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After Dark Horrorfest 2006 (DVD Box Set)



After Dark Horrorfest DVD Box Set (click for larger image)Starring (Dark Ride) Jamie-Lynn DiScala, Patrick Renna, David Clayton Rogers, Alex Solowitz; (Wicked Little Things) Lori Heuring, Scout Taylor-Compton, Chloe Moretz, Geoffrey Lewis, Ben Cross; (Penny Dreadful) Rachel Miner, Mimi Rogers, Mickey Jones, Michael Berryman; (The Hamiltons) Cory Knauf, Samuel Child, Joseph McKelheer, Mackenzie Firgens; (Unrest) Corri English, Scot Davis, Joshua Alba, Jay Jablonski; (Reincarnation) Takako Fuji, Yasutoki Furuya, Atsushi Haruta, Hiroto Itô, Karina, Mantarô Koichi, Marika Matsumoto, Tomoko Mochizuki, Yuka; (The Gravedancers) Dominic Purcell, Clare Kramer, Josie Maran, Marcus Thomas, Tchéky Karyo, Megahn Perry

Directed by (Dark Ride) Craig Singer, (Wicked Little Things) J. S. Cardone, (Penny Dreadful) Richard Brandes, (The Hamiltons) The Butcher Brothers, (Unrest) Jason Todd Ipson, (Reincarnation) Takashi Shimizu, (The Gravedancers) Mike Mendez

Distributed by After Dark Films and Lionsgate Home Entertainment

”Each year there are movies produced that are never seen by the public. Their content is considered too graphic, too disturbing, and too shocking for general audiences.” So says the trailer for the 2006 After Dark Horrorfest, and for the most part it delivered on every little gory thing promised. The unfortunate truth is had it not been for the festival, we would have never have gotten the chance to see these little gems on the big screen. Otherwise these fine bits of filmmaking would no doubt be sentenced to direct-to-video hell where they would get lost among the shit that takes up most of the space there.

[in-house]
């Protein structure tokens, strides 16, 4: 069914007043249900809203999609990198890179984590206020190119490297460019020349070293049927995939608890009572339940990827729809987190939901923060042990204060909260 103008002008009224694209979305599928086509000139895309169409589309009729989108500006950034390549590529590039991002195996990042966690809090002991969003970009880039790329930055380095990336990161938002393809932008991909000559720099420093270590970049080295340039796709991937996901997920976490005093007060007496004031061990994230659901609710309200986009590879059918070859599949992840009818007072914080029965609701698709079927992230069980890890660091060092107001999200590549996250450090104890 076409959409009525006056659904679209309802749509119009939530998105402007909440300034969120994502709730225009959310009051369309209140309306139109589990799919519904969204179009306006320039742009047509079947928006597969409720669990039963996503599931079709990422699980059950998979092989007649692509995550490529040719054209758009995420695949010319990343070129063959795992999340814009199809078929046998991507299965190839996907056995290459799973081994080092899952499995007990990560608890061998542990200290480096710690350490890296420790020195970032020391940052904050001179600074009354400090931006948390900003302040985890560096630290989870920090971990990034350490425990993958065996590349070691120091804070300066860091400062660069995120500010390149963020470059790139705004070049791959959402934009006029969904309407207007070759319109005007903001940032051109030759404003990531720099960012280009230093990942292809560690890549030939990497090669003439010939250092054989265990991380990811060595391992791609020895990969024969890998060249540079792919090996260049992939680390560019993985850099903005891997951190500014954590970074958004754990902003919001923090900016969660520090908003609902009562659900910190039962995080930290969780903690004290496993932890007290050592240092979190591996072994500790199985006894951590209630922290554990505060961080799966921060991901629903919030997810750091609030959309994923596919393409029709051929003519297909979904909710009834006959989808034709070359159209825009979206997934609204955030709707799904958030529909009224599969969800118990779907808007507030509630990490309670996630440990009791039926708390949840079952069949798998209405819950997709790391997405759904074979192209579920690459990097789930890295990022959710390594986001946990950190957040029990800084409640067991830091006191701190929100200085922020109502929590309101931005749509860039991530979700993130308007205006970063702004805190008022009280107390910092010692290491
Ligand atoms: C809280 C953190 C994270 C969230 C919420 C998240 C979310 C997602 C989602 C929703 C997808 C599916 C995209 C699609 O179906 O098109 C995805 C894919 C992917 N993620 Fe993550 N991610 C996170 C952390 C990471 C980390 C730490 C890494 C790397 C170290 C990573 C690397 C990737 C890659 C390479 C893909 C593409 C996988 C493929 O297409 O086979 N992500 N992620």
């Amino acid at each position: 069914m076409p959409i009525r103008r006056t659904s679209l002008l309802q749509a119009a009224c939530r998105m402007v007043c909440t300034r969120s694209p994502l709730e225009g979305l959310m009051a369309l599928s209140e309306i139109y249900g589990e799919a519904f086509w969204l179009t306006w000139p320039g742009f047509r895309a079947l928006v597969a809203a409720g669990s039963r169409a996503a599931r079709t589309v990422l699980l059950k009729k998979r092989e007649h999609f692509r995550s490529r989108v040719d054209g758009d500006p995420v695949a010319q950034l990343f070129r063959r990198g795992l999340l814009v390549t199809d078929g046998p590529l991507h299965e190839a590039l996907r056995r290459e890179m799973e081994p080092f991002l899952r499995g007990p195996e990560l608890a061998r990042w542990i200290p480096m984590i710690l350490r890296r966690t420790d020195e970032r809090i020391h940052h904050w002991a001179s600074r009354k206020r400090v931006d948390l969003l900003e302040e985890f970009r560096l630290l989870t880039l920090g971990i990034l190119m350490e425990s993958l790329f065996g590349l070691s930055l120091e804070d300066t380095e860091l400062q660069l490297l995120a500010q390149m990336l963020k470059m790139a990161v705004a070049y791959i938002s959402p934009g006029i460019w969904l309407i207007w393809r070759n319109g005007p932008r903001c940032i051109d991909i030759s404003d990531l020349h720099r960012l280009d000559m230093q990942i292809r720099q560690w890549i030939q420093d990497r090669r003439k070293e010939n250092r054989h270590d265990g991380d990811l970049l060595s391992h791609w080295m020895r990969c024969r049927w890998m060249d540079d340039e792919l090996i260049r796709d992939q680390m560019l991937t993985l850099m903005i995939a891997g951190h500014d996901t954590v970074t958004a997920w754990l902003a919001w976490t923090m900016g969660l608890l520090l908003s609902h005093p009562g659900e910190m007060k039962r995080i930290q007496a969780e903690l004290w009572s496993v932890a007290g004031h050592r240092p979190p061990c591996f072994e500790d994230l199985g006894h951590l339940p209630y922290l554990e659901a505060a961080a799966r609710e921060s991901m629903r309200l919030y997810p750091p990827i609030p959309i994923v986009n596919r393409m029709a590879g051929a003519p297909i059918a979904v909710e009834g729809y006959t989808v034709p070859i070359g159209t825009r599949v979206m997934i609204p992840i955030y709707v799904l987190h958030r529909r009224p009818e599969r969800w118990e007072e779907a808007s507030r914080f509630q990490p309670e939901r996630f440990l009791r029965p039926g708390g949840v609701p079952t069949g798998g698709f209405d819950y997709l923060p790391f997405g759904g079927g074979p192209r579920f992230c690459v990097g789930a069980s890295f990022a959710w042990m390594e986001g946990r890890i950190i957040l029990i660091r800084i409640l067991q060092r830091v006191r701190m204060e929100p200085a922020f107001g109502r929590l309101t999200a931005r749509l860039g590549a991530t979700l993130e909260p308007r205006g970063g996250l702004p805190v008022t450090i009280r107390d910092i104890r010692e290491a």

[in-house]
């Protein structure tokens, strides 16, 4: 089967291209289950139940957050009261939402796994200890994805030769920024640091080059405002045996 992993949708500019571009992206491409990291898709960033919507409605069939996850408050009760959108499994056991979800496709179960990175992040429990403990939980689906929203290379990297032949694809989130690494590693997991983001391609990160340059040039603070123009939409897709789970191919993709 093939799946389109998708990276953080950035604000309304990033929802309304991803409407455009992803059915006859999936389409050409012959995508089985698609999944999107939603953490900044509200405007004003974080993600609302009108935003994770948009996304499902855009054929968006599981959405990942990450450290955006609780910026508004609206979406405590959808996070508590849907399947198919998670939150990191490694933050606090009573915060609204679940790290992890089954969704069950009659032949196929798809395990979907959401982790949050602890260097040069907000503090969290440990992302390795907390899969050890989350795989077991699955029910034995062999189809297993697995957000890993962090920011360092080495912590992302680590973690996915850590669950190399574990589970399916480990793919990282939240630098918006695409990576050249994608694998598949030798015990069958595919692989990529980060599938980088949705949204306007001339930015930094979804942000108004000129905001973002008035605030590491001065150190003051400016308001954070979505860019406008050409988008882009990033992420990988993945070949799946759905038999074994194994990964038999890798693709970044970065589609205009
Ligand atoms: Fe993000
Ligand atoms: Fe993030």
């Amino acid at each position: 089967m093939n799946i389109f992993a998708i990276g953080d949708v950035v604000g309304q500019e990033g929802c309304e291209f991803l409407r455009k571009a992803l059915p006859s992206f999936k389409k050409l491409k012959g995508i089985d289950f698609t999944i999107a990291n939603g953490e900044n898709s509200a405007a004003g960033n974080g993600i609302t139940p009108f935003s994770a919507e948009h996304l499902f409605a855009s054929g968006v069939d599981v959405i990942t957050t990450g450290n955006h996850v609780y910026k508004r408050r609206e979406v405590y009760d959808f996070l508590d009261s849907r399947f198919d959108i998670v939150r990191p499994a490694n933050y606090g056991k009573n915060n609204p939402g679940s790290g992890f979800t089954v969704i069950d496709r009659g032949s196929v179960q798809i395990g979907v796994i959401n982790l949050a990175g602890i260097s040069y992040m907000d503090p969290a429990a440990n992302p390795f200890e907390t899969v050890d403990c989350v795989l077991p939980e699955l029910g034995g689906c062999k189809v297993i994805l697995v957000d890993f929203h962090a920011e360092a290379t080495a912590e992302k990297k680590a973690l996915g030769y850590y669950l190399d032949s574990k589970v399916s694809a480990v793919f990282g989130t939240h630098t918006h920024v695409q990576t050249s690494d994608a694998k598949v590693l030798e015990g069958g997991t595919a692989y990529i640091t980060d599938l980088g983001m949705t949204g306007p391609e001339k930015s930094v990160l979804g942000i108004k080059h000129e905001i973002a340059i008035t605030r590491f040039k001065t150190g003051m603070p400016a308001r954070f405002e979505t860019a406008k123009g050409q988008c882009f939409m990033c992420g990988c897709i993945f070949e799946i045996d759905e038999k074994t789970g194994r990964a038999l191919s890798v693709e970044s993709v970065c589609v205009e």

Good horror! Blood-hungry fans! Hot popcorn! It was a memorable few days indeed!

After a successful run (the After Dark Horrorfest cracked the Top Ten box office that week), the films that were “too shocking” have now found their way home sold separately and in a jam-packed, gore-soaked box set.